My passion for gardening has often been put to the test because of them, orchids. I have always dreamed of having hundreds of orchids on my porch or in my living room, beautiful, elegant and in full bloom. I admit that I struggled a lot to keep them alive for a long time. The most difficult thing for me has always been to make them bloom as long as possible and grow new buds.

I know that you, like me, love these plants and get upset when the foliage occasionally loses its luster and the plant begins to wilt. But I haven’t given up hope! After discovering simple and effective tips, I changed my mind! It is possible to make an orchid bloom again, you just have to know how! Below, I’ll tell you how I managed to take care of orchids.

  • Water and fertilizer

An excellent tip that allowed me to make my orchids bloom again is to give them liquid fertilizer every 15 days. It must necessarily be rich in phosphorus and potassium. On the other hand, I have abandoned the use of fertilizers during the flowering period and reduced the frequency of watering my orchids.

  • How I water my orchids

Speaking of water, I suggest submerging the pot in a basin of water. Make sure there is a hole in the bottom of the pot and let the plant soak in lukewarm water for about half an hour. Then you need to empty the pot and put it back in its place. I do every 10 days.

  • Expose orchids to light

Sunlight in the fall is essential for orchids to thrive. In fact, the rays at this time of year are not too hot and do not burn the leaves of the plant, but they are useful to provide it with all the light it needs. This is the ideal time when I place my orchids outside my house in full sun.

  • Avoid heat sources

I was a little skeptical at first, but the temperature change will not kill your orchid, contrary to popular belief. When I saw the bloom and new stems, I changed my mind! In early fall, when daytime temperatures reach 60 degrees, I put my orchids out on the balcony for the day. Then, at nightfall, I put them back inside. I do this for about two weeks.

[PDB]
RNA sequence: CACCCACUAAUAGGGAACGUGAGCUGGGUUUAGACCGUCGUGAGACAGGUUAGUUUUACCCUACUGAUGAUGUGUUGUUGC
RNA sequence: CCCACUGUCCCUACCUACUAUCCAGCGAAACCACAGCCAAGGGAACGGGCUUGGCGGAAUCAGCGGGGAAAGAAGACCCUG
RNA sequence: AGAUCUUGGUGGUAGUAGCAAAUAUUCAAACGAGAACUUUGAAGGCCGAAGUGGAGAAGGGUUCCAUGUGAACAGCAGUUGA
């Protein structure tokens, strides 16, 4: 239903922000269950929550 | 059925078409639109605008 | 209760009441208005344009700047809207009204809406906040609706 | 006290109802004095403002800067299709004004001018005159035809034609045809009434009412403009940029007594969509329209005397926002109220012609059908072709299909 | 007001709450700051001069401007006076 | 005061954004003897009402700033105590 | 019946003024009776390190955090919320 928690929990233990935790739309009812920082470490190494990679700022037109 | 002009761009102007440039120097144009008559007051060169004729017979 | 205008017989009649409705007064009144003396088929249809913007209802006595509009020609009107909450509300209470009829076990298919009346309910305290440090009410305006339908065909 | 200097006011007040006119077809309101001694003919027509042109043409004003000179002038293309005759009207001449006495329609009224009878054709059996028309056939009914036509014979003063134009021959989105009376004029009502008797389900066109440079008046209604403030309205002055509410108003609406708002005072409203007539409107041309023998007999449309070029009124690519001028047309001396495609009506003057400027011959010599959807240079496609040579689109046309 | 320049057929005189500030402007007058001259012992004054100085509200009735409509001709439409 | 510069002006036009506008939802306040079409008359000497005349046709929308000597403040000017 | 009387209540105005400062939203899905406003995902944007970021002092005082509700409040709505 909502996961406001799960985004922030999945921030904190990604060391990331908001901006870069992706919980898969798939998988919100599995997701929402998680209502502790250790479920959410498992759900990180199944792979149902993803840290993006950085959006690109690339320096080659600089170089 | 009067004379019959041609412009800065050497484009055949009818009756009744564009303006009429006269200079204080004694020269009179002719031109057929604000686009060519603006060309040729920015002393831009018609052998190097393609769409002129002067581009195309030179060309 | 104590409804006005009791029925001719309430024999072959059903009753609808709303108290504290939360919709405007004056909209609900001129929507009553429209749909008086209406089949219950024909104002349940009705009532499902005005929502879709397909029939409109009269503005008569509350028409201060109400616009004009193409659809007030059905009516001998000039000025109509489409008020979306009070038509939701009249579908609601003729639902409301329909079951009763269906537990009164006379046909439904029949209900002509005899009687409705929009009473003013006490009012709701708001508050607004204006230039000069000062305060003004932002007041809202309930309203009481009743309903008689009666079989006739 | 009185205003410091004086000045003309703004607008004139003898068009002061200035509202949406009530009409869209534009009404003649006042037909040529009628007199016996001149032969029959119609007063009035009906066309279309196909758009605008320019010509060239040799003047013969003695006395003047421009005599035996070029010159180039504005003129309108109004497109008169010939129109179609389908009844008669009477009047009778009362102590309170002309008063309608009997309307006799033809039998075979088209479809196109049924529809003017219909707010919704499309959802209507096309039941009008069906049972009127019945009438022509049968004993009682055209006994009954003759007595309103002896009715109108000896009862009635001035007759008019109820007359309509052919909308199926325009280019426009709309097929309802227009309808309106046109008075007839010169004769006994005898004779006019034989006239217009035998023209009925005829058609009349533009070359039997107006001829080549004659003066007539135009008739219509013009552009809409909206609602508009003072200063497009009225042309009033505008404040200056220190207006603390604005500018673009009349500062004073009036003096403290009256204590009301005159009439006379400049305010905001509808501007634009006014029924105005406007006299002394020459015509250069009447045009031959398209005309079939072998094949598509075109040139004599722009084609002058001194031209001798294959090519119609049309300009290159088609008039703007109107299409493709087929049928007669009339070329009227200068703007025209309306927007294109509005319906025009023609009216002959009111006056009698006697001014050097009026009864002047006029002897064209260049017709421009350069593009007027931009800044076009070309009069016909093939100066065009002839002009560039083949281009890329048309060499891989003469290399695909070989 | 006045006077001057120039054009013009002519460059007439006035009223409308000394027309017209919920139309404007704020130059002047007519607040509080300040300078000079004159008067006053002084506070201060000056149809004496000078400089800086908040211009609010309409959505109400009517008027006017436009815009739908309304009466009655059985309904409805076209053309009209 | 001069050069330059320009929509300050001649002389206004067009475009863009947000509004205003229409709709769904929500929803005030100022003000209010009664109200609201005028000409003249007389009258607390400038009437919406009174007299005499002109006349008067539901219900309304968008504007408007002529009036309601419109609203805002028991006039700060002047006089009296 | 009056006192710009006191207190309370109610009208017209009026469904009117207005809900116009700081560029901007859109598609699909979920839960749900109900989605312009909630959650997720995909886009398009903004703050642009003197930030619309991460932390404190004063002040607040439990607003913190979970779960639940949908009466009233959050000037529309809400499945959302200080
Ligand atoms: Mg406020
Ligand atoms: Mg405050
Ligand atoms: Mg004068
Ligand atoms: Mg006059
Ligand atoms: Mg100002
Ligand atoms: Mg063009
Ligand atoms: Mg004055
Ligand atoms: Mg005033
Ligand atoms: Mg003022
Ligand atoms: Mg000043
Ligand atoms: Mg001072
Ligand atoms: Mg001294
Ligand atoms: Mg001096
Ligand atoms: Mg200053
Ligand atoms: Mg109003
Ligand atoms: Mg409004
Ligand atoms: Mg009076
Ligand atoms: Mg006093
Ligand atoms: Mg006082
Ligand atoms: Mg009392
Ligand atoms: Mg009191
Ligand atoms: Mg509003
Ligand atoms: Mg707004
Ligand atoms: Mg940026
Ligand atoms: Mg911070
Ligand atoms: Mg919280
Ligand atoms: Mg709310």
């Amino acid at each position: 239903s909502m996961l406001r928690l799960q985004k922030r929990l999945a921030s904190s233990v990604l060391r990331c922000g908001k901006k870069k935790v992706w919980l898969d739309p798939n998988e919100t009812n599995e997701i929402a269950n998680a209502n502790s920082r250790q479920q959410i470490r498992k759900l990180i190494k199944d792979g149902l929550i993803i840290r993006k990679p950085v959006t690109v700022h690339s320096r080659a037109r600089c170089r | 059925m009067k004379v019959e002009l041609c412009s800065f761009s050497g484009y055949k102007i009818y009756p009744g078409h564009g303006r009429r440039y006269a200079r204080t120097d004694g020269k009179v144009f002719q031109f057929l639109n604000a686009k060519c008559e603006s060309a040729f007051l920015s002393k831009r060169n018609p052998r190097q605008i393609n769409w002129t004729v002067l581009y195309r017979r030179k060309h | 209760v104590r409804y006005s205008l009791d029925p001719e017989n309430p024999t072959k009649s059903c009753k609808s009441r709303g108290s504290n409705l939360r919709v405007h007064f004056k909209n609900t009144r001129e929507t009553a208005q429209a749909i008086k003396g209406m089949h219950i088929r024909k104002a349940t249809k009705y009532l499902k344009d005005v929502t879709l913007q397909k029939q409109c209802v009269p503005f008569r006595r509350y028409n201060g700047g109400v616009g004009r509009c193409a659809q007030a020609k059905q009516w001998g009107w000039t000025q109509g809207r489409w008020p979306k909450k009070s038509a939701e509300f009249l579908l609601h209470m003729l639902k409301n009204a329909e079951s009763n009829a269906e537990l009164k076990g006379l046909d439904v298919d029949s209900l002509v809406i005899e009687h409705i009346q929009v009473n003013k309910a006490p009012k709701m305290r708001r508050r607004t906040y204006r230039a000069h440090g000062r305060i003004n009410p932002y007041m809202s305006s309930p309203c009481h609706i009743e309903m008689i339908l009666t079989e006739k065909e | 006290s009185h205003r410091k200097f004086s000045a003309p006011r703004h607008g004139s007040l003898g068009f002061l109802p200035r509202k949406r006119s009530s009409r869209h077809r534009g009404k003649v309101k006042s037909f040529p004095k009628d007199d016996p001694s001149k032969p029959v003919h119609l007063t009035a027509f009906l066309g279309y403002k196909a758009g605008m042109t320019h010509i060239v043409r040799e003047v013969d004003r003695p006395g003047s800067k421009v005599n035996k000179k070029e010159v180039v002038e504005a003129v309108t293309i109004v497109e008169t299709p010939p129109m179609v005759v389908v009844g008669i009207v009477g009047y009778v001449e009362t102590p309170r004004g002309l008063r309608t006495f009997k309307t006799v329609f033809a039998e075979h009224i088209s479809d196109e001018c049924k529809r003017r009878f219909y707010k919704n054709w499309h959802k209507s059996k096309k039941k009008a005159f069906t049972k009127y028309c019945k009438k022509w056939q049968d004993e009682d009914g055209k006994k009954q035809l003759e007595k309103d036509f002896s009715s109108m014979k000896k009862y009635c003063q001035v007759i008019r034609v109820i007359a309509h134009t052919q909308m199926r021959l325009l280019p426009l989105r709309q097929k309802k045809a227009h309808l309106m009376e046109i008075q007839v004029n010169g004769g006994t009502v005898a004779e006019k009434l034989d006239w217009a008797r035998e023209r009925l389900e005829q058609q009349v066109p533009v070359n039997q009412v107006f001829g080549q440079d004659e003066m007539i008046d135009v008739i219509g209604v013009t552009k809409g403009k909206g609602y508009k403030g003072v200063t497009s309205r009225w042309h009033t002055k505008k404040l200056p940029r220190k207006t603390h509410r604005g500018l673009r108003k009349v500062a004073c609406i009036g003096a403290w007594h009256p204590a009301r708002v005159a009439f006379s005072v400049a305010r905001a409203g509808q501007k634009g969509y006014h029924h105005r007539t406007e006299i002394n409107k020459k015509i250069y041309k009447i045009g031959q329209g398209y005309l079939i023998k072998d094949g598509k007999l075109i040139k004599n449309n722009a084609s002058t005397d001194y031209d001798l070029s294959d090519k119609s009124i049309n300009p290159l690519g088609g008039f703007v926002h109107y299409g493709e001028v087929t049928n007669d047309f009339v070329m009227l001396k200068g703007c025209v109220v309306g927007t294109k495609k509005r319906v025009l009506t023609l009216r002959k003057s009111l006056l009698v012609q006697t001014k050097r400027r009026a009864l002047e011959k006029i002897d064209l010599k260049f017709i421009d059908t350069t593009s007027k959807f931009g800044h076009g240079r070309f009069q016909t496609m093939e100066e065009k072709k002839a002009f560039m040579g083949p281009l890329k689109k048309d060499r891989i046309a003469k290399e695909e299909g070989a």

• Pay attention to the ambient temperature

Above all, never put your orchids near heat sources. Your plants should be placed away from radiators or heat sources. Finally, if the temperature in your home, like mine, is above 70 degrees, I advise you to keep your orchids in cooler spaces like stairwells or windowsills.

  • How to prune properly

Before I discovered these simple tips, size was my weak point. There are certain periods when orchids are flowerless. What to do? Pruning in a certain way can help the orchid produce new buds more easily and quickly. All I had to do was to shorten the stem by cutting it with simple scissors at least 0.5 inch above the highest “node” (those little dots along the stem).

  • Clean the leaves

It may sound trite, but orchids are delicate plants and as such should be cared for in any way possible. What I do is clean the leaves with a rag with distilled water and a few drops of vinegar or lemon. I also suggest using cotton balls soaked in milk and water.

  • The choice of the pot

Choosing the right pot has helped me a lot in keeping my orchid growing. I bought a sturdy, transparent pot so the plant would have full light exposure. It is also better if it has a double wall that keeps the temperature more stable to avoid temperature fluctuations.

  • The importance of humidity

Most orchids that can be grown in an apartment are of tropical origin, so they are adapted to the hot and humid climate of the tropics. My apartment is always dry in winter, but there is a solution! I often spray the leaves of my orchids with deionized water. This has allowed my orchids to be exposed to high ambient humidity. In the hot summer months where I live, there is often low humidity. So, I overcame this problem by placing a humidifier near my orchids. Do the same for yours!

  • Pay attention to the color of the leaves

I didn’t pay much attention to the color of my orchid’s leaves before, but I discovered that it is vitally important! If they turn yellow or are covered with speckles, the plant is too strongly exposed to the sun. If they tend to turn too dark green, it means that they are not exposed to enough sun.